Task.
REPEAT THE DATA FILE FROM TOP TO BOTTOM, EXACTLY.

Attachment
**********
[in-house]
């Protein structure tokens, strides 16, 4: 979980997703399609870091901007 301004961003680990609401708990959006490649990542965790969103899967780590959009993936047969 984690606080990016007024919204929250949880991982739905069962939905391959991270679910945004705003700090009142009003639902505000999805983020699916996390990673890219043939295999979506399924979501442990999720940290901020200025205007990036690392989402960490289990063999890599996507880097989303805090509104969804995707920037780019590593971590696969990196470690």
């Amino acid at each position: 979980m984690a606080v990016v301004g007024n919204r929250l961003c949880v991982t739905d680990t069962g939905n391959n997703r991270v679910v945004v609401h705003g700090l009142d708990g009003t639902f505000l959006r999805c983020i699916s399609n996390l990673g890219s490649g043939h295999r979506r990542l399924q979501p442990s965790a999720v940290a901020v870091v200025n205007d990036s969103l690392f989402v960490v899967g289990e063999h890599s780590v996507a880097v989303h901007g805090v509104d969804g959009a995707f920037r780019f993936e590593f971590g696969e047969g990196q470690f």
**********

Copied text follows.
[in-house]
């Protein structure tokens, strides 16, 4: 979980997703399609870091901007 301004961003680990609401708990959006490649990542965790969103899967780590959009993936047969 984690606080990016007024919204929250949880991982739905069962939905391959991270679910945004705003700090009142009003639902505000999805983020699916996390990673890219043939295999979506399924979501442990999720940290901020200025205007990036690392989402960490289990063999890599996507880097989303805090509104969804995707920037780019590593971590696969990196470690």
């Amino acid at each position: 979980m984690a606080v990016v301004g007024n919204r929250l961003c949880v991982t739905d680990t069962g939905n391959n997703r991270v679910v945004v609401h705003g700090l009142d708990g009003t639902f505000l959006r999805c983020i699916s399609n996390l990673g890219s490649g043939h295999r979506r990542l399924q979501p442990s965790a999720v940290a901020v870091v200025n205007d990036s969103l690392f989402v960490v899967g289990e063999h890599s780590v996507a880097v989303h901007g805090v509104d969804g959009a995707f920037r780019f993936e590593f971590g696969e047969g990196q470690f």